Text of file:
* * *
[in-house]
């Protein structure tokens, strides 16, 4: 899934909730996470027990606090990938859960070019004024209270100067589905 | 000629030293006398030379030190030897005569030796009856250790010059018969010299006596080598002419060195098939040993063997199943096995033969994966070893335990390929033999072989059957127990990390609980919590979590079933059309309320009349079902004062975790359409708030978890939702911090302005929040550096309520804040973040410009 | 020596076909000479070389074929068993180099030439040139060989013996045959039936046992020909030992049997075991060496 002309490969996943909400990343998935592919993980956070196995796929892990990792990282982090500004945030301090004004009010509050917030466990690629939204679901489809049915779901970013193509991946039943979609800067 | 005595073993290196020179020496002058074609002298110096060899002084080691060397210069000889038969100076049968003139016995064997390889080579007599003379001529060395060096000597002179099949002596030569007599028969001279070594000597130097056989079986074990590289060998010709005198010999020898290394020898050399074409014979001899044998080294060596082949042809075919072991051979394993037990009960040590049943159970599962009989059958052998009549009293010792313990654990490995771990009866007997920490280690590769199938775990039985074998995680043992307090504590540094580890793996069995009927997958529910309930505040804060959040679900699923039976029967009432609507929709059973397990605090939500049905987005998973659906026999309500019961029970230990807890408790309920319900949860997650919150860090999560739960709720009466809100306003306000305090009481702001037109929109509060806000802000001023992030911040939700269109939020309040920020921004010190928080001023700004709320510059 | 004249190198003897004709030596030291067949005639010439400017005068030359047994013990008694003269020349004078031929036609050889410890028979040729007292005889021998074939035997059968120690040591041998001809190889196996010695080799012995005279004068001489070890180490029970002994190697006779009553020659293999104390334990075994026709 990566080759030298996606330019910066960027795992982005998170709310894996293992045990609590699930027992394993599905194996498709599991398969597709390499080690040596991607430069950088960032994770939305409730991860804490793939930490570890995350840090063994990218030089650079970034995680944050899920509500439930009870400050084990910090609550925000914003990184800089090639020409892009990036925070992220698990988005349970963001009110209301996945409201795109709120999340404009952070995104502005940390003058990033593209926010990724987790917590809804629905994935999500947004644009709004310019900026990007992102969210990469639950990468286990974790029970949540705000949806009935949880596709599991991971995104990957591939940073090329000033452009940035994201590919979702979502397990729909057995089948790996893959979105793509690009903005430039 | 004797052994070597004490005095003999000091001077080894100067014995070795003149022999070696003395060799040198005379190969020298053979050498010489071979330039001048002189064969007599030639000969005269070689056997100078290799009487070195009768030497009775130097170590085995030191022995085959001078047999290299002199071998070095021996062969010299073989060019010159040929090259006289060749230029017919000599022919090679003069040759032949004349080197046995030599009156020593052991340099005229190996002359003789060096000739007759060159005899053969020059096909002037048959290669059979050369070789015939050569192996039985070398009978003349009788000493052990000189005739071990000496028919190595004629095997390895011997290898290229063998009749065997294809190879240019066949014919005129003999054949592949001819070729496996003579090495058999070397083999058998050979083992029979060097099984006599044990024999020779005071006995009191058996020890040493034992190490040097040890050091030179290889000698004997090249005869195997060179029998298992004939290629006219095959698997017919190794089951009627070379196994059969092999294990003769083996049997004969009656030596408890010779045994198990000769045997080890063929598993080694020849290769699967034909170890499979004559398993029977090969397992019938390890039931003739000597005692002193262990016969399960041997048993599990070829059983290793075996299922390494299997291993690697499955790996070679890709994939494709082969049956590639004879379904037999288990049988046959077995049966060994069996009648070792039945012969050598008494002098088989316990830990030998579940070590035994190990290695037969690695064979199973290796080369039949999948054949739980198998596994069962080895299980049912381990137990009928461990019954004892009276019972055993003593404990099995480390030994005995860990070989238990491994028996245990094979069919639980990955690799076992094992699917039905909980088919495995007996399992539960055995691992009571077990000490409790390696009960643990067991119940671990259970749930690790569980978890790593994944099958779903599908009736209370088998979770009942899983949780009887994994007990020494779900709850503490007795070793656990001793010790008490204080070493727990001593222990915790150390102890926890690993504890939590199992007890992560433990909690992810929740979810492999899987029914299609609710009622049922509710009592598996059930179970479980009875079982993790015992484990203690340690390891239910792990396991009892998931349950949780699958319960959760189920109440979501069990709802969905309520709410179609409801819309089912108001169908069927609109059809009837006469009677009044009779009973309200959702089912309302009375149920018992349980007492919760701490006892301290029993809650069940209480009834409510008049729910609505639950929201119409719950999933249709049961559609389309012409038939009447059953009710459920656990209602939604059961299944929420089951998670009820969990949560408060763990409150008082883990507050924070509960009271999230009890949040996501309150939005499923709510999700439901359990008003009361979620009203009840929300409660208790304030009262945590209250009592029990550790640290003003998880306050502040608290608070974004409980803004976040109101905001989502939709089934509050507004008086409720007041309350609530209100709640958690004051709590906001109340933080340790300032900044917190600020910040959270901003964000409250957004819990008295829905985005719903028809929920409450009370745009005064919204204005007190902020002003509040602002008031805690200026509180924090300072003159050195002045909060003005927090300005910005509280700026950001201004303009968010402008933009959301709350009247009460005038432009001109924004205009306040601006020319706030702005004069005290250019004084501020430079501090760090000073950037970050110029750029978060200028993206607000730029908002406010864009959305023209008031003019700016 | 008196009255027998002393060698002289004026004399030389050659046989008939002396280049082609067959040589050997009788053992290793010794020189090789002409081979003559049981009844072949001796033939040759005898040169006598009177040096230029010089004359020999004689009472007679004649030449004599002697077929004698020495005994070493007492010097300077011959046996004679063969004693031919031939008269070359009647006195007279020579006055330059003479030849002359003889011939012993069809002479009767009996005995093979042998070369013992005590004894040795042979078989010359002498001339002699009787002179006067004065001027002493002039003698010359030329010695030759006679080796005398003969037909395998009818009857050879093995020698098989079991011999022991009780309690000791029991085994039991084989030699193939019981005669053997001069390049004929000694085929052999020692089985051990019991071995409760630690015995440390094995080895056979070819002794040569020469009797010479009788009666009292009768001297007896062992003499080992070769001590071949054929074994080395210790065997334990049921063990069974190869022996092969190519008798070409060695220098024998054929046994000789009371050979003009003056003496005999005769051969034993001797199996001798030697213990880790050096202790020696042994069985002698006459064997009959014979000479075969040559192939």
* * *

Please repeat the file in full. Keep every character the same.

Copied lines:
[in-house]
């Protein structure tokens, strides 16, 4: 899934909730996470027990606090990938859960070019004024209270100067589905 | 000629030293006398030379030190030897005569030796009856250790010059018969010299006596080598002419060195098939040993063997199943096995033969994966070893335990390929033999072989059957127990990390609980919590979590079933059309309320009349079902004062975790359409708030978890939702911090302005929040550096309520804040973040410009 | 020596076909000479070389074929068993180099030439040139060989013996045959039936046992020909030992049997075991060496 002309490969996943909400990343998935592919993980956070196995796929892990990792990282982090500004945030301090004004009010509050917030466990690629939204679901489809049915779901970013193509991946039943979609800067 | 005595073993290196020179020496002058074609002298110096060899002084080691060397210069000889038969100076049968003139016995064997390889080579007599003379001529060395060096000597002179099949002596030569007599028969001279070594000597130097056989079986074990590289060998010709005198010999020898290394020898050399074409014979001899044998080294060596082949042809075919072991051979394993037990009960040590049943159970599962009989059958052998009549009293010792313990654990490995771990009866007997920490280690590769199938775990039985074998995680043992307090504590540094580890793996069995009927997958529910309930505040804060959040679900699923039976029967009432609507929709059973397990605090939500049905987005998973659906026999309500019961029970230990807890408790309920319900949860997650919150860090999560739960709720009466809100306003306000305090009481702001037109929109509060806000802000001023992030911040939700269109939020309040920020921004010190928080001023700004709320510059 | 004249190198003897004709030596030291067949005639010439400017005068030359047994013990008694003269020349004078031929036609050889410890028979040729007292005889021998074939035997059968120690040591041998001809190889196996010695080799012995005279004068001489070890180490029970002994190697006779009553020659293999104390334990075994026709 990566080759030298996606330019910066960027795992982005998170709310894996293992045990609590699930027992394993599905194996498709599991398969597709390499080690040596991607430069950088960032994770939305409730991860804490793939930490570890995350840090063994990218030089650079970034995680944050899920509500439930009870400050084990910090609550925000914003990184800089090639020409892009990036925070992220698990988005349970963001009110209301996945409201795109709120999340404009952070995104502005940390003058990033593209926010990724987790917590809804629905994935999500947004644009709004310019900026990007992102969210990469639950990468286990974790029970949540705000949806009935949880596709599991991971995104990957591939940073090329000033452009940035994201590919979702979502397990729909057995089948790996893959979105793509690009903005430039 | 004797052994070597004490005095003999000091001077080894100067014995070795003149022999070696003395060799040198005379190969020298053979050498010489071979330039001048002189064969007599030639000969005269070689056997100078290799009487070195009768030497009775130097170590085995030191022995085959001078047999290299002199071998070095021996062969010299073989060019010159040929090259006289060749230029017919000599022919090679003069040759032949004349080197046995030599009156020593052991340099005229190996002359003789060096000739007759060159005899053969020059096909002037048959290669059979050369070789015939050569192996039985070398009978003349009788000493052990000189005739071990000496028919190595004629095997390895011997290898290229063998009749065997294809190879240019066949014919005129003999054949592949001819070729496996003579090495058999070397083999058998050979083992029979060097099984006599044990024999020779005071006995009191058996020890040493034992190490040097040890050091030179290889000698004997090249005869195997060179029998298992004939290629006219095959698997017919190794089951009627070379196994059969092999294990003769083996049997004969009656030596408890010779045994198990000769045997080890063929598993080694020849290769699967034909170890499979004559398993029977090969397992019938390890039931003739000597005692002193262990016969399960041997048993599990070829059983290793075996299922390494299997291993690697499955790996070679890709994939494709082969049956590639004879379904037999288990049988046959077995049966060994069996009648070792039945012969050598008494002098088989316990830990030998579940070590035994190990290695037969690695064979199973290796080369039949999948054949739980198998596994069962080895299980049912381990137990009928461990019954004892009276019972055993003593404990099995480390030994005995860990070989238990491994028996245990094979069919639980990955690799076992094992699917039905909980088919495995007996399992539960055995691992009571077990000490409790390696009960643990067991119940671990259970749930690790569980978890790593994944099958779903599908009736209370088998979770009942899983949780009887994994007990020494779900709850503490007795070793656990001793010790008490204080070493727990001593222990915790150390102890926890690993504890939590199992007890992560433990909690992810929740979810492999899987029914299609609710009622049922509710009592598996059930179970479980009875079982993790015992484990203690340690390891239910792990396991009892998931349950949780699958319960959760189920109440979501069990709802969905309520709410179609409801819309089912108001169908069927609109059809009837006469009677009044009779009973309200959702089912309302009375149920018992349980007492919760701490006892301290029993809650069940209480009834409510008049729910609505639950929201119409719950999933249709049961559609389309012409038939009447059953009710459920656990209602939604059961299944929420089951998670009820969990949560408060763990409150008082883990507050924070509960009271999230009890949040996501309150939005499923709510999700439901359990008003009361979620009203009840929300409660208790304030009262945590209250009592029990550790640290003003998880306050502040608290608070974004409980803004976040109101905001989502939709089934509050507004008086409720007041309350609530209100709640958690004051709590906001109340933080340790300032900044917190600020910040959270901003964000409250957004819990008295829905985005719903028809929920409450009370745009005064919204204005007190902020002003509040602002008031805690200026509180924090300072003159050195002045909060003005927090300005910005509280700026950001201004303009968010402008933009959301709350009247009460005038432009001109924004205009306040601006020319706030702005004069005290250019004084501020430079501090760090000073950037970050110029750029978060200028993206607000730029908002406010864009959305023209008031003019700016 | 008196009255027998002393060698002289004026004399030389050659046989008939002396280049082609067959040589050997009788053992290793010794020189090789002409081979003559049981009844072949001796033939040759005898040169006598009177040096230029010089004359020999004689009472007679004649030449004599002697077929004698020495005994070493007492010097300077011959046996004679063969004693031919031939008269070359009647006195007279020579006055330059003479030849002359003889011939012993069809002479009767009996005995093979042998070369013992005590004894040795042979078989010359002498001339002699009787002179006067004065001027002493002039003698010359030329010695030759006679080796005398003969037909395998009818009857050879093995020698098989079991011999022991009780309690000791029991085994039991084989030699193939019981005669053997001069390049004929000694085929052999020692089985051990019991071995409760630690015995440390094995080895056979070819002794040569020469009797010479009788009666009292009768001297007896062992003499080992070769001590071949054929074994080395210790065997334990049921063990069974190869022996092969190519008798070409060695220098024998054929046994000789009371050979003009003056003496005999005769051969034993001797199996001798030697213990880790050096202790020696042994069985002698006459064997009959014979000479075969040559192939």